Download PDF: ISPL Insight – National Water Week

National Water Week is held in the third week of October each year to create awareness of the value of water. Through encouraging individuals, communities, and organisations to think about our collective use of water, the week aims to help us understand the need to actively conserve and protect our valuable water resources, as well as water habitats.

Each year a theme is allocated for the week’s activities. This year the theme is ‘Water for me, Water for all,’ which encourages us to reflect on our day-to-day use of water and ways that we can more conservatively use our water to collectively strive for a more sustainable future (Australian Water Association, 2018).

Source: SPAR

National Water Week is a reminder that accessibility to clean water is vital to sustain life, and is important in every aspect of our day-to-day activities. With Australia being identified as Earth’s driest inhabited continent, it is important to be conscientious about our water usage. In recent years, Western Australia (WA) in particular has seen the progression of climate change more rapidly impact the state, than almost any other place on Earth (BBC, 2018). The last 15 years has seen Perth’s water supply decrease by approximately 80% of its 1970s volume (Guardian News, 2018). To bridge this shortfall, Perth has had to reinvent its water supply, where about 50% of water can now be supplied through two large desalination plants.

Innovative water management and technological advances are seeing great improvement in the protection and sustainable allocation of freshwater resources. Perth’s local Garden City Shopping Centre is one example, where acoustic listening equipment is being used to locate leaks in pipes, subsequently helping to reduce the centre’s water use by 10% (Guardian News, 2018). Western Australia’s Water Corporation (Water Corp) works with each business in the state that is recorded to use more than 20 million litres of water each year, to help effectively manage their water use. From this initiative, the Water Corp has seen Crown Promenade hotel reduce its water use by 25%, thanks to the cumulative changes of such actions as changing the flow strength of taps, and installing dual flush toilets (Guardian News, 2018).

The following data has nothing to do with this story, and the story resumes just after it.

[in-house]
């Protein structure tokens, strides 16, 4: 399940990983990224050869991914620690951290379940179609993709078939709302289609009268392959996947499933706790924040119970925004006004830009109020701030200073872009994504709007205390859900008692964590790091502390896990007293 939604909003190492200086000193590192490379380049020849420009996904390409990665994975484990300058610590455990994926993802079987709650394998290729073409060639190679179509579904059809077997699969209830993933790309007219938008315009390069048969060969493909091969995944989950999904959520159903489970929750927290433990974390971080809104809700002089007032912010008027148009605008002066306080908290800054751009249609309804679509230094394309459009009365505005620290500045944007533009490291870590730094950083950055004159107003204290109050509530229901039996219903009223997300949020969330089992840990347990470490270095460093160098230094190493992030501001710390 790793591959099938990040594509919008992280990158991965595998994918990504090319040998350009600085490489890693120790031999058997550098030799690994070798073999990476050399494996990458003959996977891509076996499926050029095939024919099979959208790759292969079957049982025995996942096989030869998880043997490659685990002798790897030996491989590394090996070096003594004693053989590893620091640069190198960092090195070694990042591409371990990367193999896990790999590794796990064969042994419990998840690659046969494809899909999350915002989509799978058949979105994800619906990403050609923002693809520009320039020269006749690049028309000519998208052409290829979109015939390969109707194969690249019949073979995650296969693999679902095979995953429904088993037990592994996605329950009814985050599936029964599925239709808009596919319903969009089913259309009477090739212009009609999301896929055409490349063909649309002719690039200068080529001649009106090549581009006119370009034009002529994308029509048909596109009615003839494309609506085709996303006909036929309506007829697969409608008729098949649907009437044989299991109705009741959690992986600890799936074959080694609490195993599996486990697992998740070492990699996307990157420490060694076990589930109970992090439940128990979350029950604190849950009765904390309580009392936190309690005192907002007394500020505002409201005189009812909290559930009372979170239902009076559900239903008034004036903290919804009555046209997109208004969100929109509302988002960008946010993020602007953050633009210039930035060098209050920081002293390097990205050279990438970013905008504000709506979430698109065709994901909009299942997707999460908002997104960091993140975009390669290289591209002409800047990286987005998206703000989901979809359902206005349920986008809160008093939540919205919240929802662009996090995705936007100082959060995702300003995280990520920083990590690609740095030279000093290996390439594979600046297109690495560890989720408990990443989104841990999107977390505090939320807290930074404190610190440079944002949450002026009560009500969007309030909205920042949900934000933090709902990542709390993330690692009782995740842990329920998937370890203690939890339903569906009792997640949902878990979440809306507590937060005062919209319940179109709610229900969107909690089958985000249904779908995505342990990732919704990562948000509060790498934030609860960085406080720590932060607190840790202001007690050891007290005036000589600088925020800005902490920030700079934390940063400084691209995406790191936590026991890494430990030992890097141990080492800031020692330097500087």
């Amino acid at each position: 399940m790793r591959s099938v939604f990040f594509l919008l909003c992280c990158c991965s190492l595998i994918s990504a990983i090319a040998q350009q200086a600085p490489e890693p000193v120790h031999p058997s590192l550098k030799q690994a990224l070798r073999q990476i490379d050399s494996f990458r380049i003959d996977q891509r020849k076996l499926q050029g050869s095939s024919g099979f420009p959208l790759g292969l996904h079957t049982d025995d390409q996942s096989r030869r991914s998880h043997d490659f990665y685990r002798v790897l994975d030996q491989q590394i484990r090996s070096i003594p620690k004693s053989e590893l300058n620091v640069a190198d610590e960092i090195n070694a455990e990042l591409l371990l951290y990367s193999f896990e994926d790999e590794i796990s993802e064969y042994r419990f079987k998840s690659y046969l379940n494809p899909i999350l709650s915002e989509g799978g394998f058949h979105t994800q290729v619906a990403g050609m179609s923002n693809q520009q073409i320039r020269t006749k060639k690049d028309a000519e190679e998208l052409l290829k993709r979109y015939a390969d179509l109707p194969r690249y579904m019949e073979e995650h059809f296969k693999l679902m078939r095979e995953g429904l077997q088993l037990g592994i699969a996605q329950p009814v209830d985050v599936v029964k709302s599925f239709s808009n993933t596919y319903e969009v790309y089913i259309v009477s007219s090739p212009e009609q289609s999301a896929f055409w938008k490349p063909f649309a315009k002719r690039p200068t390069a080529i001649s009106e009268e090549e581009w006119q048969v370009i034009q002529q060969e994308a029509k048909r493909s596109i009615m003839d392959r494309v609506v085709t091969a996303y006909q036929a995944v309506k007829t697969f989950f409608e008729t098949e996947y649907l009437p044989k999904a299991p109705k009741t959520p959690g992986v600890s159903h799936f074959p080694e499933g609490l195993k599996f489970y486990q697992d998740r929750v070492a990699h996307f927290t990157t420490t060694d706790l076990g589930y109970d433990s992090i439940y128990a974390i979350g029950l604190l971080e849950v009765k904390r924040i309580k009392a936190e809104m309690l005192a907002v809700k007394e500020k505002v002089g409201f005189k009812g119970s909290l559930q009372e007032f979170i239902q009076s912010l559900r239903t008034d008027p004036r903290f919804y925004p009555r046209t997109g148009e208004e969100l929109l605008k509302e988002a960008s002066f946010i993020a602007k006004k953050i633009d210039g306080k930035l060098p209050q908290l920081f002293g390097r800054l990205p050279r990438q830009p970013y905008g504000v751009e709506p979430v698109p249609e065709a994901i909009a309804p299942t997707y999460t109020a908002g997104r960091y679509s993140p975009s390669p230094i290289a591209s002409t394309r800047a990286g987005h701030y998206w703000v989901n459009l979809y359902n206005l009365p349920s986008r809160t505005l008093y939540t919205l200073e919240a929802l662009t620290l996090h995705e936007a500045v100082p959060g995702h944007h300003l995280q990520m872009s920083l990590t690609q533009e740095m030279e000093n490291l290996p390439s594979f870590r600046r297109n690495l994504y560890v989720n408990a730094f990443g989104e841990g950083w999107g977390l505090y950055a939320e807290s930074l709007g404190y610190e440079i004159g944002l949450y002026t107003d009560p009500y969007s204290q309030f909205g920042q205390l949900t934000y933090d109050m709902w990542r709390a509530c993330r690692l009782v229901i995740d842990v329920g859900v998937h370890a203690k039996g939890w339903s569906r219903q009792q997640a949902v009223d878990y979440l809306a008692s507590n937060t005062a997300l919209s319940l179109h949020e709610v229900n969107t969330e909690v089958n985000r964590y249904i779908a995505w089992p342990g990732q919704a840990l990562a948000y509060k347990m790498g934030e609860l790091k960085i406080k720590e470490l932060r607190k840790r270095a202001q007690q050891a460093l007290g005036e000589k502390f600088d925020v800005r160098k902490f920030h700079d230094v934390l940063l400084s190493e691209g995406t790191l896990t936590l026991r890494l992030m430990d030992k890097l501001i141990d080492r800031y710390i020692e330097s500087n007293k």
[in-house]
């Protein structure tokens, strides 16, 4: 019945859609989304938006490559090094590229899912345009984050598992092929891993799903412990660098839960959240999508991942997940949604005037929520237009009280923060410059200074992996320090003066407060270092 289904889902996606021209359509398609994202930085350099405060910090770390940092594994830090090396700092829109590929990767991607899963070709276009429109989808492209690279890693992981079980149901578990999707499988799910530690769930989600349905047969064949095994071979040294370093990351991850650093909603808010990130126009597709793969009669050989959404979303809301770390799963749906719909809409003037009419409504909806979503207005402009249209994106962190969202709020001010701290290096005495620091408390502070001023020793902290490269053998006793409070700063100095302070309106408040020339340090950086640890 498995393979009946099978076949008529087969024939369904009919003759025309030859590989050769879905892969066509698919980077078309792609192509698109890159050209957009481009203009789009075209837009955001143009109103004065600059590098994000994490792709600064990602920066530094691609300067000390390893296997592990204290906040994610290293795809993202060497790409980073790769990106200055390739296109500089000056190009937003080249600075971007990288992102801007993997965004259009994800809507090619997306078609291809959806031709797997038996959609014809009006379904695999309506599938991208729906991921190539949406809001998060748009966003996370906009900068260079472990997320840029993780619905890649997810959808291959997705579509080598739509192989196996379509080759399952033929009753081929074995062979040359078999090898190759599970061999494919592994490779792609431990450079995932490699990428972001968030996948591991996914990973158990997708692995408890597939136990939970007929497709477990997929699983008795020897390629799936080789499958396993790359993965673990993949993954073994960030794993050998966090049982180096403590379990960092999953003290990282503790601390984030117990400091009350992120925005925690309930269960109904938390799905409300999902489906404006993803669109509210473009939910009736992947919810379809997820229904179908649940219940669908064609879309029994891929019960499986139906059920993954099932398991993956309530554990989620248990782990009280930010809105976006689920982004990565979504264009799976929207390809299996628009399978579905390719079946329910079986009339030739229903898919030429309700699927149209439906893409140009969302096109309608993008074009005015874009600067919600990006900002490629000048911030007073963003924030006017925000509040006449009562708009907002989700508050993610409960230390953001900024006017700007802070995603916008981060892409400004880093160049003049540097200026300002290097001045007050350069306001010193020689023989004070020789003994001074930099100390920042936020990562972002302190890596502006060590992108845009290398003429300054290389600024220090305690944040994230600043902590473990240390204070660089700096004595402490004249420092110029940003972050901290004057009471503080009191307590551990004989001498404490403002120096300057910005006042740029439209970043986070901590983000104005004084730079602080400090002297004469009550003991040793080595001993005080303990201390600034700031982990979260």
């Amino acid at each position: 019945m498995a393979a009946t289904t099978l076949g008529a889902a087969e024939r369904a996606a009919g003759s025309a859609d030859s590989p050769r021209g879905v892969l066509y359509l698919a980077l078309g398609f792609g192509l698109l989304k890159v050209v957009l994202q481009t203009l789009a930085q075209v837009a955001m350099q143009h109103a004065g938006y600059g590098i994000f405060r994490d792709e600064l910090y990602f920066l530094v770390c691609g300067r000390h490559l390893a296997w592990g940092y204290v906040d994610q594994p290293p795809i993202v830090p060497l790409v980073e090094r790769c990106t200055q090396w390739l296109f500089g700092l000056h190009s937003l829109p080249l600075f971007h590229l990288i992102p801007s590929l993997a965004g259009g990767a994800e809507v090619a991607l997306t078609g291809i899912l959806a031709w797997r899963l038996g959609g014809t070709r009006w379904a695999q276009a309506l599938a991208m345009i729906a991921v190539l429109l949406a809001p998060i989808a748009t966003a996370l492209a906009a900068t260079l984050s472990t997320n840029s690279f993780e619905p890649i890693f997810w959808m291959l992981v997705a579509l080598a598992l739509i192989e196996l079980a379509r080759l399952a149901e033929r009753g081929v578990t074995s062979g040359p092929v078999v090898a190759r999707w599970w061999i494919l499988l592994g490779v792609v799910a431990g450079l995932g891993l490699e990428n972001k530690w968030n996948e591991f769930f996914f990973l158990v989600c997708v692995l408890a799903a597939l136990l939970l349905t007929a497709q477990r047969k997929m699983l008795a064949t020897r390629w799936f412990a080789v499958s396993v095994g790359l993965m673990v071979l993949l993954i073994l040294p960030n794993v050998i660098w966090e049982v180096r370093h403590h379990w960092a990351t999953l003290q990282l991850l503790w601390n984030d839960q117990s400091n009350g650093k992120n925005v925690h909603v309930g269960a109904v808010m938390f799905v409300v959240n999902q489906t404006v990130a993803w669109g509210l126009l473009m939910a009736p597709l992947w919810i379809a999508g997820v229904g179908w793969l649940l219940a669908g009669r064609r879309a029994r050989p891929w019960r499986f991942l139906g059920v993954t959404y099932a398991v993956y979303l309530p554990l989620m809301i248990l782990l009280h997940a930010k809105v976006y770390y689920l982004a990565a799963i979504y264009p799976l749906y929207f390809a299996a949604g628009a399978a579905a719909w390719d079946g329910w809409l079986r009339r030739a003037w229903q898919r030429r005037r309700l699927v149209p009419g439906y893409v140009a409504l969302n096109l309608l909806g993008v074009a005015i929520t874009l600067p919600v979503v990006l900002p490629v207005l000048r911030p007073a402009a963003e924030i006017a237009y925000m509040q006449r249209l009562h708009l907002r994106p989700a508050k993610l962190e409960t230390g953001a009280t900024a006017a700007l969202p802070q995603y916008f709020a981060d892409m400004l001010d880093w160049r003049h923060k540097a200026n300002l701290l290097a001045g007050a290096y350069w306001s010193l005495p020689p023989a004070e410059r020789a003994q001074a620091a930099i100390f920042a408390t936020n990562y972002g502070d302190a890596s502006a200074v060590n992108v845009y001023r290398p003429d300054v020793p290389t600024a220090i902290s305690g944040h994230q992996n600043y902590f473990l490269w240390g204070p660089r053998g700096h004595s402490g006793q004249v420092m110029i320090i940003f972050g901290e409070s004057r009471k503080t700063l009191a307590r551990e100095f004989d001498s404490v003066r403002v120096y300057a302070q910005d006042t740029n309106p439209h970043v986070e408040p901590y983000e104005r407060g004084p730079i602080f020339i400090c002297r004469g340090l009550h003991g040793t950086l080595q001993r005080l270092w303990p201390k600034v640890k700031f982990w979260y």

Despite a growing population, our water consumption in WA actually decreased between 2005 and 2015 from 191,000 litres to 131,000 litres (per capita, per year). This fall has largely been attributed to an increased awareness of water protection and our collective efforts to conserve its supply.

There are many ways you can get involved in the conservation of water, whether it be in your home or local community for example, you can:

With its focus on educating people about the values of water and its importance in society, National Water Week is a great opportunity to educate Australia’s younger generations. There are countless resources for parents, teachers and schools to actively engage children in how to protect and conserve water. To promote the week, the Australian Water Association is holding a colouring-in competition, which is open to all primary school children. For both primary and high school children, there is also a short film competition. Participants have until Friday 16th November to work on their creations. All the details, and additional activity ideas and educational resources can be found on the Australian Water Association website:


Australian Water Association. (2018). National Water Week. Retrieved from

BBC. (2018). How Australia’s Perth is battling a water crisis. Retrieved from

Guardian News. (2018). Perth’s water worries: how one of the driest cities is fighting climate change. Retrieved from

Water Corporation. (2018). National Water Week. Retrieved from